Wednesday 15 March 2023


RESIDENTS of Gillingham Estate in Harare’s Dzivarasekwa high-density suburb have threatened court action against the National Buildings Society (NBS) after they were sold substandard housing units.

The residents claimed that the interest rates being charged by NBS were not tallying with what was on their agreement of sale.

According to the residents, the substandard housing units have leaking roofs, lack running water, electricity and are serviced by a poor drainage system.

According to a letter addressed to NBS gleaned by NewsDay, the residents’ representatives gave the bank a March 31 ultimatum to respond to their concerns or risk court action.

“Pursuant to a residents meeting held on March 5 this year at Gillingham Estate, we bring to your attention the following: That as beneficiaries of the  NBS Gillingham Estate Housing Scheme, we are disturbed that NBS has not lived up to their contractual obligation as stated in the agreed contracts,” the letter read.

“The sticking point is evidenced by the fact that the bank delivered incomplete units to the beneficiaries and yet continued to levy increased monthly instalments on beneficiaries.”

The letter added: “Please be advised that the meeting resolved that failure by yourselves to address these matters by 31 March 2023 as per your contractual commitment will result in beneficiaries demanding immediate stoppage of deductions towards the repayment of their mortgages. The matter will then be referred to RBZ (Reserve Bank of Zimbabwe) and/or the courts for resolution.”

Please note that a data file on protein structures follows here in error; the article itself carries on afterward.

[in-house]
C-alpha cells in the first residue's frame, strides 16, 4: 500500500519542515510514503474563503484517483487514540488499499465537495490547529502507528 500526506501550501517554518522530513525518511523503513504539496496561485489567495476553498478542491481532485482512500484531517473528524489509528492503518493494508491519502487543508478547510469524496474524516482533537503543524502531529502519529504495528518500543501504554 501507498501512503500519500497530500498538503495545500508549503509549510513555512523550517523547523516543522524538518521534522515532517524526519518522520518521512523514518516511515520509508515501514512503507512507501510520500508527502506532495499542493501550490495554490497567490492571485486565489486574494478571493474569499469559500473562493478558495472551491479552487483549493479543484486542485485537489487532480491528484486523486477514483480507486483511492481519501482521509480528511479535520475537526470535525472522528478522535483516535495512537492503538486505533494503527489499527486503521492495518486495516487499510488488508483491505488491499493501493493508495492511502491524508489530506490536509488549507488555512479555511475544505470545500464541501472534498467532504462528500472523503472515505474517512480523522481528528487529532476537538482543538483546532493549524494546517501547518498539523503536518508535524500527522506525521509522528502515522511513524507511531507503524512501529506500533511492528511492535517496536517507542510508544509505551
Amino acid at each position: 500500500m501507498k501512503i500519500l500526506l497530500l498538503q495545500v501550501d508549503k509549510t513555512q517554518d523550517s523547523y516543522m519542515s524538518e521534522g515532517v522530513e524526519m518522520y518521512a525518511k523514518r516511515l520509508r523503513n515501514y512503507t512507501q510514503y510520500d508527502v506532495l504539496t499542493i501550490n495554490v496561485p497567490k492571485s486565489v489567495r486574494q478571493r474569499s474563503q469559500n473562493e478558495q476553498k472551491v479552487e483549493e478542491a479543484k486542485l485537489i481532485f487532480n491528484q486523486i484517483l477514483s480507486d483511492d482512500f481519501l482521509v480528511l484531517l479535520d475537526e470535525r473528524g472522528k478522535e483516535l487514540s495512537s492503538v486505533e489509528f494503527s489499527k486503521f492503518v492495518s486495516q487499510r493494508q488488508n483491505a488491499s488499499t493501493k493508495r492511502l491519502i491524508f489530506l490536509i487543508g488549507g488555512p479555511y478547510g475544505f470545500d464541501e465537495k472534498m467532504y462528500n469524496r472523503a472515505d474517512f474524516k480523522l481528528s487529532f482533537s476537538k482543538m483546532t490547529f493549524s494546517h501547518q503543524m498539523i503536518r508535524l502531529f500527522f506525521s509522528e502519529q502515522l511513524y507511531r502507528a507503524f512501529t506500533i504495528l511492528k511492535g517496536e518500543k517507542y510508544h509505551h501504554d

The residents demanded that the housing scheme be re-evaluated to establish the real value of the incomplete substandard housing units.

“This is critical to us so that we are assured that the mortgage payments are fair to us,” they said.

“As beneficiaries, we may engage independent evaluators should we find it necessary. We feel there is no justification for increasing the values of the properties in 2021 as they were quoted in US dollars even in 2018.”

The residents demanded that their agreements of sale be redone in line with the incomplete status of the housing units delivered by the building society.

“The values of the housing units that were quoted in 2018 were for finished units, with water and electricity connections. Now that we were handed houses that are not complete, we request that the mortgage values be adjusted downwards accordingly.”

They also demanded that there be a clarification on the issue of deposits they paid in 2018, especially in line with Statutory Instrument (SI) 33/19.

The SI abolished the multi-currency regime and reintroduced the Zimbabwe dollar at a 1:1 rate to the US dollar.

Residents were not clear whether the deposits were being treated as local currency or US dollars.

“NBS should operate within the Zimbabwean law. We feel NBS is fooling government, the nation and civil servants who they areproviding houses for, the low-income home seekers.” Newsday


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